In 1973 I received a church publication from Rev. Lowell Foster containing a story that made a lasting impression on me. Now, more than 20 years later, I still have that story. It is entitled: "Hiding Place For A Spy," and it tells of how one who "felt secure" outside of Christ, until suddenly he faced his eternal jeopardy. Then, after feeling "the arrows of distress," he found real security in "Jesus as a Hiding Place." This remarkable account is quoted below:

The H.M.S. Vulture crept up the Hudson River, early in the Fall of 1780, to an anchorage above Stony Point. In the Dusk a young army officer clambered down into a small boat, and was rowed to the shore. There the Britisher was met by Benedict Arnold, commander of West Point. General Arnold was prepared to sell out to the enemy. During the night plans were laid and a bargain was struck to put West Point into the hands of the British. The British officer returned to Governor Clinton's headquarters in New York by horseback. Near the end of his journey he was waylaid by three American soldiers. They searched him, and the plot was discovered. The captured officer was brought to trial and sentenced to death as a spy. The spy's name was Major John Andre', of the British Army. Meanwhile, Benedict Arnold escaped to the British lines.

While Major Andre' was awaiting his execution, he seems to have given serious thought to eternal matters. Doubtless he recalled his early training given him by his Huguenot parents who had found spiritual refuge in England. Until he faced death, Andre' had lived the usual social life of an army officer -- one continuous whirl of gay functions, but his capture and trial changed all of that. Death for him was but a matter of days.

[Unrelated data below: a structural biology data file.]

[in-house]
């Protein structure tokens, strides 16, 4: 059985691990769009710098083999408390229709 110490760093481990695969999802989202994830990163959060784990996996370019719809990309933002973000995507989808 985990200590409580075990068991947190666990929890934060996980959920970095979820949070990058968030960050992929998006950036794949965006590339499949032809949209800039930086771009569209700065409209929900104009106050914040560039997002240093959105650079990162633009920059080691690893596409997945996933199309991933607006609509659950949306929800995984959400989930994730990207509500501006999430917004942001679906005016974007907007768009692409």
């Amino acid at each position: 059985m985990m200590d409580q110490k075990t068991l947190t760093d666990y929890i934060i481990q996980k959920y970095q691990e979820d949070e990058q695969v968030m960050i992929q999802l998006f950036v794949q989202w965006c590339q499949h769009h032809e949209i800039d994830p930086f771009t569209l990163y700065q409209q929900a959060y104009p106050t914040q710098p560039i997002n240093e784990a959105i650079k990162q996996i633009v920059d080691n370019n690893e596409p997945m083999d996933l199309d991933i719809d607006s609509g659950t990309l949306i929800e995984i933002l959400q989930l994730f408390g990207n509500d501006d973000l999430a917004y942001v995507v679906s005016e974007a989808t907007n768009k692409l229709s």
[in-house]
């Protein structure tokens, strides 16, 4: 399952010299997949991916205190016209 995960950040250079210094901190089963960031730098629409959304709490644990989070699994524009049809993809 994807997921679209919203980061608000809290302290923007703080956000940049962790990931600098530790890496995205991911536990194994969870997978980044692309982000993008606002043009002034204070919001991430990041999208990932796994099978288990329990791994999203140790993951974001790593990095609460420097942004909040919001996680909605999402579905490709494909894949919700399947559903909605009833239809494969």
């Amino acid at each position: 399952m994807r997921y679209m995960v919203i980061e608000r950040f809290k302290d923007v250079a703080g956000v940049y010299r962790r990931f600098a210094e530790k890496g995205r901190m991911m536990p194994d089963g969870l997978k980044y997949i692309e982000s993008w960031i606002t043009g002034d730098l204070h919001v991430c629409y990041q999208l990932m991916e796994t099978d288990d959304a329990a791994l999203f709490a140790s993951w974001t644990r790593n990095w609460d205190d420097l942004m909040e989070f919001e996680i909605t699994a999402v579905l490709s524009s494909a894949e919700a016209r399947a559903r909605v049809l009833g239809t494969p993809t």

In repentance and faith, he turned to that blessed One who had long before said, "Him that cometh unto Me I will in no wise cast out." -- John 6:37 Major Andre' found there was amazing grace even for him, and he tasted the fruits of conversion -- joy and peace in believing after full repentance. This is set forth wonderfully in his own words in a poem, "My Hiding Place," found in his pocket after he was hanged at Tappan, New York, October 2, 1780. Here is the poem. (See Part Two for the poem)


Hail, sovereign love, which first began

The scheme to rescue fallen man!

Hail, matchless, free, eternal grace,

Which gave my soul a Hiding Place!


Against the God who built the sky

I fought with hands uplifted high --

Despised the mention of His grace,

Too proud to seek a Hiding Place.


Enwrapt in thick Egyptian night,

And fond of darkness more than light,

Madly I ran the sinful race,

Secure -- without a Hiding Place!


But thus the eternal counsel ran:

Almighty love, arrest that man!

I felt the arrows of distress,

And found I had no Hiding Place.


Indignant Justice stood in view;

To Sinai's fiery mount I flew;

But Justice cried with frowning face,

This mountain is no Hiding Place!


Ere long a heavenly voice I heard,

And mercy's angel soon appeared:

He led me, with a beaming face

To JESUS as a Hiding Place.


On Him almighty vengeance fell,

Which must have sunk a world to hell!

He bore it for a sinful race,

And thus became our Hiding Place.


Should sevenfold storms of thunder roll,

And shake this globe from pole to pole,

No thunderbolt shall daunt my face,

For Jesus is my Hiding Place.


A few more setting suns at most

Shall land me on that glorious coast,

Where I shall sing the song of grace,

And see my glorious Hiding Place!